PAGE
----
Korean temple in Ayodhya could help forge ties
Kim, who is the former mayor of Busan, the country’s second largest city, said a monument to mark the legend was built in Ayodhya in 2001 with the help of the Indian and Korean embassies, Uttar Pradesh government and generous donations by Koreans.india Updated: Dec 10, 2014 00:30 IST
A Korean monument in Ayodhya, built to commemorate a fable, could serve as a platform for the two countries to forge closer cultural ties.
The legend goes like this: About two thousand years ago, an Indian princess from Ayodhya — known as Queen Huh from the Gaya dynasty — travelled to South Korea and married a Korean king.
The stories about the Indian princess are part of one of Korea’s important epics, the Sam Guk Yoo Sa, and are taught in schools. “There is no historical record but in Korea, it is a fact of history,” Kim Ki-Jae, president of the Central Garak Clan Society (CGCS), told HT.
Kim, who is the former mayor of Busan, the country’s second largest city, said a monument to mark the legend was built in Ayodhya in 2001 with the help of the Indian and Korean embassies, Uttar Pradesh government and generous donations by Koreans.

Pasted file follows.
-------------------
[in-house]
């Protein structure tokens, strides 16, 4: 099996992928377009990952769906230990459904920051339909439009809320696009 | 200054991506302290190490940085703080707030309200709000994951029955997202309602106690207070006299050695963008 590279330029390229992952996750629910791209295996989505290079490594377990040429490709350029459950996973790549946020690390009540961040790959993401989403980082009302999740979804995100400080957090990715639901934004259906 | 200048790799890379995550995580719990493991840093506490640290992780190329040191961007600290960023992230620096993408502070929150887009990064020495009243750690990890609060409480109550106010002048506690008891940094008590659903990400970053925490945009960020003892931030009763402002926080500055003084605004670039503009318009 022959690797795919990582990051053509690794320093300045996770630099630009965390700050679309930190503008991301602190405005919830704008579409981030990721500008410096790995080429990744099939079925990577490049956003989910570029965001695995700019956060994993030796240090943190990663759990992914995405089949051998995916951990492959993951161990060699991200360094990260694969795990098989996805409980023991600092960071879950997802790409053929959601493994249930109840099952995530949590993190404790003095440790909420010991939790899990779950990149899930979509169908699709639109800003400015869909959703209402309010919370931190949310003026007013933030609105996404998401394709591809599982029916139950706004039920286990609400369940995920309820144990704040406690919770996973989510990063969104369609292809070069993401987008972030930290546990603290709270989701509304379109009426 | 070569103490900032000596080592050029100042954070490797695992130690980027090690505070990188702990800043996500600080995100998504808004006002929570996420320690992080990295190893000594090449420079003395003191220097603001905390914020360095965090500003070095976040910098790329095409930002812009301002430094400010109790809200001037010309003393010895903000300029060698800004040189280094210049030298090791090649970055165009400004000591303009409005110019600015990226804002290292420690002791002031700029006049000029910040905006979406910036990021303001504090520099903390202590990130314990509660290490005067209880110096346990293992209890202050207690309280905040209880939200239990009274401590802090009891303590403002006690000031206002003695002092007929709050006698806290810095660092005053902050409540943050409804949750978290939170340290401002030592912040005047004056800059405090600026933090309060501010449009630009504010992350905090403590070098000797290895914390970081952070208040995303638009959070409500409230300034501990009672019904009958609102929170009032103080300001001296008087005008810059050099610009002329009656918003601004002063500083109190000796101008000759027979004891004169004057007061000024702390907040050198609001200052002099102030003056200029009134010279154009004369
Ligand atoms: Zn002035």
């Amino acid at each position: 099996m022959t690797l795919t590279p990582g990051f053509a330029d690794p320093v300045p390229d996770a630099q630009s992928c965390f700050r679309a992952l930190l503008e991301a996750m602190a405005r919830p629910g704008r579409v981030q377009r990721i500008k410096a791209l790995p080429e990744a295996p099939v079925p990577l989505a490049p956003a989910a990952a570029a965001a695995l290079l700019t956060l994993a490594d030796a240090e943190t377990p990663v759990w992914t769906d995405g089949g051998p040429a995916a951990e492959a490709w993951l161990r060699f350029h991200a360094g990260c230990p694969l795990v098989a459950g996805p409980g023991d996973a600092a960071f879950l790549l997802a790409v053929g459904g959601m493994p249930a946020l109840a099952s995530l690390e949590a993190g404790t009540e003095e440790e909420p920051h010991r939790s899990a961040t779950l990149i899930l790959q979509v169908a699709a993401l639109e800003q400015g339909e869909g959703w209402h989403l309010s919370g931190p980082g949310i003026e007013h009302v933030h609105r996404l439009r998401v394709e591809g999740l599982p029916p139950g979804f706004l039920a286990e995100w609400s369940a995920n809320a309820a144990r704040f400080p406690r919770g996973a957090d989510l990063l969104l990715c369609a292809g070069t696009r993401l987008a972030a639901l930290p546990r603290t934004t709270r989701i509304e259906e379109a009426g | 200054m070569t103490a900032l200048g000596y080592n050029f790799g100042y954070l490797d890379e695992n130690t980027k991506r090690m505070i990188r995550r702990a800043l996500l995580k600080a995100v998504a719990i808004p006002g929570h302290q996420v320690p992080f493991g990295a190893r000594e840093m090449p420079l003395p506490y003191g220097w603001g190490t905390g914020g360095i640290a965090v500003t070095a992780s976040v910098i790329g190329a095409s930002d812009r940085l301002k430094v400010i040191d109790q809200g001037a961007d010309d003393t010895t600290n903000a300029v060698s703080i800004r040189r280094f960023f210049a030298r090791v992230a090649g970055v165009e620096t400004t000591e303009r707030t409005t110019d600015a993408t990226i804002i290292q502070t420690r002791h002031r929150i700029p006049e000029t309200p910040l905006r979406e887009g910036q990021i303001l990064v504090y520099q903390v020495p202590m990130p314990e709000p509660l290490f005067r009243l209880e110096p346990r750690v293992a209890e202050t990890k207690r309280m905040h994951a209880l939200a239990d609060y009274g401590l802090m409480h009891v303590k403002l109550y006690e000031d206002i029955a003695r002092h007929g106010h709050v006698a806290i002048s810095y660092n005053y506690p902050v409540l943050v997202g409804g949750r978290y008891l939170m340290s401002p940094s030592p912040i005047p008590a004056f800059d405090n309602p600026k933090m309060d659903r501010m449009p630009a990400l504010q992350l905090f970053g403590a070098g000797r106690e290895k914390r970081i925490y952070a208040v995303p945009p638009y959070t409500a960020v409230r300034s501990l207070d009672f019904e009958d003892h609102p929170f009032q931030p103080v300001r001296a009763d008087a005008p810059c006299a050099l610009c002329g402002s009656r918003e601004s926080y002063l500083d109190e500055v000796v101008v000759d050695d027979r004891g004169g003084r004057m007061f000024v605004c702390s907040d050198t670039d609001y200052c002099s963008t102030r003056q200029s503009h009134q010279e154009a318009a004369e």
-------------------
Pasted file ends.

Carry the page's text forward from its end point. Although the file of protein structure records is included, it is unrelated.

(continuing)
Since then, every year around 100 members from the CGCS visit the site, take part in traditional Korean ceremonies and are felicitated by the local authorities.
Now, the plan is to upgrade the structure. Recently, UP chief minister, Akhilesh Yadav, wrote to Kim, seeking to upgrade the relationship between Ayodhya and Kimhae city.
“Our government attaches much importance to the 2,000-year-old relationship between the city of Ayodhya and Kimhae city…I think this is the right time to explore the extension of this family relationship to other areas of development like trade, commerce, education, research, tourism employment etc,” Yadav wrote.
Kim said members of the clan were keen to upgrade the monument, making it an attraction for tourists.
First Published: Dec 10, 2014 00:25 IST